For many programs on campus, technology training is incorporated into class and/or lab instruction and faculty in these programs are available to provide ?hands-on? assistance to students outside of class/lab time.

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Reporting Components:

  1. General Education: This component was last submitted to the Commission on Higher Education in 2006. Based on the schedule of reporting for this component, a report on general education will be submitted next to the Commission on Higher Education in 2010. The following presents a summary of the results for 2006.

Assessment Methodology: The assessment consists of annually surveying students on the quality of instruction, quality of instructors, and effectiveness of English, humanities/social science, math, and science courses in meeting student needs. In addition, students also provide feedback on the Learning Lab and Writing Center, two support programs designed to provide individual assistance to students in English, math, and science. Since 2001-2002, more than 7,500 students have provided feedback.

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    • Major Findings: The following summarizes the major findings of the assessment of general education. Effectiveness Ratings of 1.00 up to 2.00 equal Very Ineffective, 2.00 up to 3.00 equal Ineffective, 3.00 up to 4.00 equal Effective, and 4.00 to 5.00 equal Very Effective. 
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      • English Courses: Students rate the quality of instruction, quality of instructors, and effectiveness of English courses in meeting their needs. The average mean ratings range from 4.10 to 4.20 (Very Effective) since 2001-2002. The average rating for 2005-2006 was 4.20.
      • Humanities/Social Science Courses: Students rate the quality of instruction, quality of instructors, and effectiveness of humanities/social science courses in meeting their needs. The average mean ratings range from 4.07 to 4.20 (Very Effective) since 2001-2002. The average rating for 2005-2006 was 4.20.

      • Math Courses: Students rate the quality of instruction, quality of instructors, and effectiveness of math courses in meeting their needs. The average mean ratings range from 3.93 to 4.03 (Effective to Very Effective) since 2001-2002. The average rating for 2005-2006 was 4.03.

•·        Science Courses: Students rate the quality of instruction, quality of instructors, and effectiveness of science courses in meeting their needs. The average mean ratings range from 4.10 to 4.17 (Very Effective) since 2001-2002. The average rating for 2005-2006 was 4.10.

•·        Learning Lab: Students rate the availability, quality, and effectiveness of the Learning Lab in meeting their needs. The average mean ratings range from 4.20 to 4.37 (Very Effective) since 2001-2002. The average rating for 2005-2006 was 4.37.

•·        Writing Center: Students rate the availability, quality, and effectiveness of the Writing Center in meeting their needs. The average mean ratings range from 4.13 to 4.37 (Very Effective) since 2001-2002. The average rating for 2005-2006 was 4.37.

•§         Major Initiatives: Based upon the institutional effectiveness findings for general education, the following initiatives have or are being implemented.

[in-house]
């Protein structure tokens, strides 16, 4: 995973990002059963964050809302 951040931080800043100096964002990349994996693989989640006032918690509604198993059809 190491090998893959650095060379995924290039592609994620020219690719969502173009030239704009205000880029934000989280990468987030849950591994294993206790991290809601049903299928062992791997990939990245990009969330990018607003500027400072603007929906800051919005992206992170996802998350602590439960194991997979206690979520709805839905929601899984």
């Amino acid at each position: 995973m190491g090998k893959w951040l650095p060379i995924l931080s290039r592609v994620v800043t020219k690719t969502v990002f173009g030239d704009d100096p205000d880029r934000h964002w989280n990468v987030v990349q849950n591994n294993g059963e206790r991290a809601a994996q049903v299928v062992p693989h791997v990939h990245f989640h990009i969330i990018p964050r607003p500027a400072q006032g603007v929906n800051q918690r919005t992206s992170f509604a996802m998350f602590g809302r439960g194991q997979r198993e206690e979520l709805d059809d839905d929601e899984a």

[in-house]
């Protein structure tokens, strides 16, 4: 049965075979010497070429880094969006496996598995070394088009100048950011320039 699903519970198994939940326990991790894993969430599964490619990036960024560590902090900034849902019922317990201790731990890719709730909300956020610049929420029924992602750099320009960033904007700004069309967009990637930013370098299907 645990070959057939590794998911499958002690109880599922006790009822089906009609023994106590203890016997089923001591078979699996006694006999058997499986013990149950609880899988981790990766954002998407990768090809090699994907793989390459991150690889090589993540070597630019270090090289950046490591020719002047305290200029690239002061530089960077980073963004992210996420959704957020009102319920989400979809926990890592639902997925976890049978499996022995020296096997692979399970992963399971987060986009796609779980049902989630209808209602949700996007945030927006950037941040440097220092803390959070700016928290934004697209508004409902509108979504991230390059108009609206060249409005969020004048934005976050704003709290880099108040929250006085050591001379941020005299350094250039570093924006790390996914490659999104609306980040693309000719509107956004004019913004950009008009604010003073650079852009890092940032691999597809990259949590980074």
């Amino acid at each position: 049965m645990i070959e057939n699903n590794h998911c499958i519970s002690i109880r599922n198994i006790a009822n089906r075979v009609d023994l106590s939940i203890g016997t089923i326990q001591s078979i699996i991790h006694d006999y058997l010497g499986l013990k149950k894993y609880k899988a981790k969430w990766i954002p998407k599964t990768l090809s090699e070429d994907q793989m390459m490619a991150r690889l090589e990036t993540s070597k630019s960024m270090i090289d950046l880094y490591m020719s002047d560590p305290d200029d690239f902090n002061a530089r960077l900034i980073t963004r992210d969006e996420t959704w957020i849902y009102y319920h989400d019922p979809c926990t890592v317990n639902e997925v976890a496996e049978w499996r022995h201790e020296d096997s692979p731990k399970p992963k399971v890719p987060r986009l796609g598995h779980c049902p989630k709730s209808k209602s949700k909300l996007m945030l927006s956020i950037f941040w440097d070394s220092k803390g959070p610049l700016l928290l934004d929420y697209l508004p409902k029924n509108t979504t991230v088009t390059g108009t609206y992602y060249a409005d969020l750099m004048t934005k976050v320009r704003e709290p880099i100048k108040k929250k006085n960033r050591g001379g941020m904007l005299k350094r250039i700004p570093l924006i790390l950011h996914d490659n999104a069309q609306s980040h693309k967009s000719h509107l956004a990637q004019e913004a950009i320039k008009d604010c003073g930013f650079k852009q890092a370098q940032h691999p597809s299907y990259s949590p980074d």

•·        The Arts and Sciences Division, in coordination with the employees in the newly formed Tri-County Gateway to College program, worked with area high school department heads to align curriculum in the Gateway courses with the courses currently taught in the high schools.  In addition, work was completed to coordinate the newly designed Gateway curriculum and general education courses that the gateway students will take following the remediation courses.

•·        The Arts and Sciences Division received laptops and projection units to improve the delivery of instruction of general education courses offered on and off campus.

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  1. Majors or Concentrations: This component was last submitted to the Commission on Higher Education in 2006. Based on the schedule of reporting for this component, a report on majors or concentrations will be submitted next to the Commission on Higher Education in 2007. The following presents a summary of the results for 2006.

Assessment Methodology: The assessment consists of annually surveying employers and graduates in all diploma and associate degree technical majors on technical workplace competencies, general workplace competencies, satisfaction with educational experience, and work performance. Since 2001-2002, 918 employers and 1,647 graduates have provided feedback.

Major Findings:
The following summarizes the major findings of the assessment of majors or concentrations. Effectiveness Ratings of 0% up to 85% equal Very Ineffective, 85% up to 90% equal Ineffective, 90% up to 95% equal Effective, and 95% to 100% equal Very Effective.

·        Satisfaction with Educational Experience: 96.4% of graduates indicate satisfaction with their educational experience at Tri-County Technical College with annual ratings from 95.8% to 98.8% since 2001-2002. The rating for 2005-2006 equaled 96.2% (Very Effective).

·        Quality of Life: 95.4% of graduates feel their Tri-County Technical College experience improved the quality of their lives with annual ratings from 94.3% to 98.4% since 2001-2002. The rating for 2005-2006 equaled 95.3% (Very Effective).

·        Preparation of Technical Workplace Competencies: 98.0% of employers indicate Tri-County Technical College effectively prepares graduates on the technical workplace competencies required for employment in the field with annual ratings from 96.6% to 99.4% since 2001-2002. The rating for 2005-2006 equaled 99.4% (Very Effective).

·        Preparation of General Workplace Competencies: 98.8% of employers indicate Tri-County Technical College effectively prepares graduates on the general workplace competencies required for employment in the field with annual ratings from 98.3% to 100.0% since 2001-2002. The rating for 2005-2006 equaled 100.0% (Very Effective).